Quick Shipping Leads to Increased Air Freight Costs

January 9, 2018

In the complicated world of global shipping, companies have traditionally relied on large cargo ships to ferry goods from overseas producers to domestic distributors. Recently, though, these enormous vessels just haven’t been quick enough for firms who need to send products to customers within a matter of days. These time-crunched companies often turn to air carriers that can move products faster but often with added costs. Along with simply being more expensive than cargo ships, increased demand also caused air freight rates to jump by more than 17 percent over the course of last year.

Still, many companies are grateful to pay higher costs if it means they can get their goods onto a plane. With firms now using air freight to ship everything from smartphones to toys, they must compete for space with products that have long been transported by air, such as car and manufacturing parts. “You’re literally begging and pleading to get on airplanes, leveraging any contact you can,” said Neel Jones Shah, global head of airfreight for the logistics company Flexport. Some companies are beginning to route freight shipments through airports in Detroit and Charlotte so as to avoid bottlenecks in high-traffic hubs like New York and Atlanta.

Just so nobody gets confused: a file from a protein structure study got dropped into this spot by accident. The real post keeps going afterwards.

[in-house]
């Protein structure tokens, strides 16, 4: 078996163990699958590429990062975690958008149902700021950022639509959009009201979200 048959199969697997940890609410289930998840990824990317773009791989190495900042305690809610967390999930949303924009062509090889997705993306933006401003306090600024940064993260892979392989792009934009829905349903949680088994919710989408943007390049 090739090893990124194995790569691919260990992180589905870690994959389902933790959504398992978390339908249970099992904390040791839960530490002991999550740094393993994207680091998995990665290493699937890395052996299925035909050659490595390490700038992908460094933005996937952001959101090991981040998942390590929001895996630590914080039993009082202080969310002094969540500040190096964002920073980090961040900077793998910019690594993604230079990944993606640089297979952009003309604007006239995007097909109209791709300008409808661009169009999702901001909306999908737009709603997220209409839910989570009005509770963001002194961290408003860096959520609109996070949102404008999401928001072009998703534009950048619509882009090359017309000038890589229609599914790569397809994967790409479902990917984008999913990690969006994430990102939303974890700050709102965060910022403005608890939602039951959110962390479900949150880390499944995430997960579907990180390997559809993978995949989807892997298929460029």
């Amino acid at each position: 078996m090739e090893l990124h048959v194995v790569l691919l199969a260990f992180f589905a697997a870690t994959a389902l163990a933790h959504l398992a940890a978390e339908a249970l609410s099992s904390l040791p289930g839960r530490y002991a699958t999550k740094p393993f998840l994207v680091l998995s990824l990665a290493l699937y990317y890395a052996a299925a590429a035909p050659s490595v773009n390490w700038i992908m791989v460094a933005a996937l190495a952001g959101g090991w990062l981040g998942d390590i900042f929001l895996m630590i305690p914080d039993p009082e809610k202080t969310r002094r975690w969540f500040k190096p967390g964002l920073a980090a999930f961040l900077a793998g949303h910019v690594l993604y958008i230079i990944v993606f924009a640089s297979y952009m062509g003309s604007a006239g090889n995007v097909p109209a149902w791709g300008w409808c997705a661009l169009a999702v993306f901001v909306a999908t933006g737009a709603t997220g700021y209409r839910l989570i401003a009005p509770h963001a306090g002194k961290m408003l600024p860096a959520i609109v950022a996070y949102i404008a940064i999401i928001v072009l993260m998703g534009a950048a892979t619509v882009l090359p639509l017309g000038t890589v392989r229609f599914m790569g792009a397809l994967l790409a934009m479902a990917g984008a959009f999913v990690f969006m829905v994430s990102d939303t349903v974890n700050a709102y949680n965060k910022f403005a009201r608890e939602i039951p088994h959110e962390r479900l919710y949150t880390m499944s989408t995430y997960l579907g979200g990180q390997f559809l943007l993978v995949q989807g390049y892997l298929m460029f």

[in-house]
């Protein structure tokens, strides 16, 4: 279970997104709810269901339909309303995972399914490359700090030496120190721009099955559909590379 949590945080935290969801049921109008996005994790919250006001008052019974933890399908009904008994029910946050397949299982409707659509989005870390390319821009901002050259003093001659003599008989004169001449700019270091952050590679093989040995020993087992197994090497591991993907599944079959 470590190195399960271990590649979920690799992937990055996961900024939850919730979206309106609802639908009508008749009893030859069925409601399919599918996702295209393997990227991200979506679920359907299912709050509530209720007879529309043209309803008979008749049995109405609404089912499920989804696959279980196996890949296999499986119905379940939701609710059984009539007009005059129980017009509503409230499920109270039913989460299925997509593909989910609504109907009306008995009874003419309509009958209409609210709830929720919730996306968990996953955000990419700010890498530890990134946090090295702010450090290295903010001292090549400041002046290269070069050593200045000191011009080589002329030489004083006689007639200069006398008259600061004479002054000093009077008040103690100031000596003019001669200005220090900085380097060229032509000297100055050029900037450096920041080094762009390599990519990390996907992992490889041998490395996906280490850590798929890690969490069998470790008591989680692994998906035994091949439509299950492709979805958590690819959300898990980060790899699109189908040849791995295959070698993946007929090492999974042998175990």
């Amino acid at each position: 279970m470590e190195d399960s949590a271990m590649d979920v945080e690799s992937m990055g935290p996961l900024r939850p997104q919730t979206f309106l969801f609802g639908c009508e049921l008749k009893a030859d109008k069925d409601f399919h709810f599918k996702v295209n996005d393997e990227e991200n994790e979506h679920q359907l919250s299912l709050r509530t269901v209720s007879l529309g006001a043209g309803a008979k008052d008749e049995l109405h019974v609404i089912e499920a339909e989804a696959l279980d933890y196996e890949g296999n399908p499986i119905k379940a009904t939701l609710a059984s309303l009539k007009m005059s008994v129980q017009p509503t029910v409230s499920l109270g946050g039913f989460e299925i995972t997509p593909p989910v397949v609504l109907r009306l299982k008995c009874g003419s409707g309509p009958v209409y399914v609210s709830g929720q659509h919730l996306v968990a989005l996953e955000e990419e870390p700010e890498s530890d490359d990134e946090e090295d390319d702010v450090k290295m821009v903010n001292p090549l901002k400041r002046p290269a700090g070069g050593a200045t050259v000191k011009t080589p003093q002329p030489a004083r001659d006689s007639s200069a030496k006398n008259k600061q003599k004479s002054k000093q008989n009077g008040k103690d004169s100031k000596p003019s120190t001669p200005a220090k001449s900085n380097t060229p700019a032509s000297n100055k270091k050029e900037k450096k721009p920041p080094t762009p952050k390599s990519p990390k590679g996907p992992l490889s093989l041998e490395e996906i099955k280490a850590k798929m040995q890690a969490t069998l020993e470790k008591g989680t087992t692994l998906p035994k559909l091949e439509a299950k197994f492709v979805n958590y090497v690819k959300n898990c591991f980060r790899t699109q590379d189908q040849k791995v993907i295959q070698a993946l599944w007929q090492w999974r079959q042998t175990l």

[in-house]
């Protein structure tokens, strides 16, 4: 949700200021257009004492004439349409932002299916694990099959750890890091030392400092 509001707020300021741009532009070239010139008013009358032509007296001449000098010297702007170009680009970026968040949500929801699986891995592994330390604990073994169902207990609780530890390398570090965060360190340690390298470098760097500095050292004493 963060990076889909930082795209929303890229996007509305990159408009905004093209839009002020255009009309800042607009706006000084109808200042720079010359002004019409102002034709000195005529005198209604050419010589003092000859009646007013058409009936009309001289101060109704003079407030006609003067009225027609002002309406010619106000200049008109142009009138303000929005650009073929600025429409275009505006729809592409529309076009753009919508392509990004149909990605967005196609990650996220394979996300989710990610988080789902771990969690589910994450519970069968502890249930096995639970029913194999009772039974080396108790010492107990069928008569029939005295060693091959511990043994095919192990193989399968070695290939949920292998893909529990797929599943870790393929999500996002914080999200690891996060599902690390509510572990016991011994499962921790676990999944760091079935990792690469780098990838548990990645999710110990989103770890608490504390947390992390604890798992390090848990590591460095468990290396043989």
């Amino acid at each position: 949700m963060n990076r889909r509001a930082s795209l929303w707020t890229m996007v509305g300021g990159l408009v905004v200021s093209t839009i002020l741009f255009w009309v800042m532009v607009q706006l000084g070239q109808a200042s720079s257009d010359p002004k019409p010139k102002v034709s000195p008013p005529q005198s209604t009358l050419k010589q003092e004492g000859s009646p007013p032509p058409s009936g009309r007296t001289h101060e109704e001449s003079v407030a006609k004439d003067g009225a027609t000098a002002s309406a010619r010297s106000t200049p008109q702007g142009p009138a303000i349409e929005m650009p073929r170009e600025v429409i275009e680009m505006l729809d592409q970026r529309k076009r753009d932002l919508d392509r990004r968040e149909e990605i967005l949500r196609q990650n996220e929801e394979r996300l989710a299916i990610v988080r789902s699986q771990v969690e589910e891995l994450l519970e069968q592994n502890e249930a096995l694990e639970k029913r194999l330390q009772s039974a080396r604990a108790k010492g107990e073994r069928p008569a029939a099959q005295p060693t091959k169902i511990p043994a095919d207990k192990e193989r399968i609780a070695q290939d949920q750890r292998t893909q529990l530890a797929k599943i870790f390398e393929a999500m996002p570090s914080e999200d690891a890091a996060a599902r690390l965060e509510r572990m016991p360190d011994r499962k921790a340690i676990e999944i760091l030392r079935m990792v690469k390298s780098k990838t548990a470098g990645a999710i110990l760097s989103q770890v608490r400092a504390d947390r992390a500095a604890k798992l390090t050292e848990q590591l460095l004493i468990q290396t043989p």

Then there’s Amazon, which is tackling the problem by creating its own airline. By the end of the year, the e-commerce giant plans to convert 40 Boeing 747s into freighters that can quickly distribute Amazon Prime orders across the nation. In 2017 the company acquired three jets built in the early 1990s that had been parked in the Arizona desert to avoid corrosion. While certainly cheaper, some experts fear that Amazon’s reliance on older planes will inevitably lead to increased maintenance costs down the road. Broken-down planes could also delay orders, placing the company at risk of damaging their reputation for providing quick shipping. Amazon doesn’t appear to be too worried, though, with the company planning to open its own cargo hub at a Cincinnati airport by 2020.


  1. What are the advantages of using air freighters to ship products rather than large cargo vessels? What are the disadvantages?
  2. Do you think Amazon’s reliance on older planes could harm the growth of their new airline? Could it even damage the company’s reputation for quick shipping?

Source: Doug Cameron and Jennifer Smith, “Why Airfreight Traffic Is Up: Dog Food and Semiconductors Are Vying for Space,” The Wall Street Journal, January 9, 2018.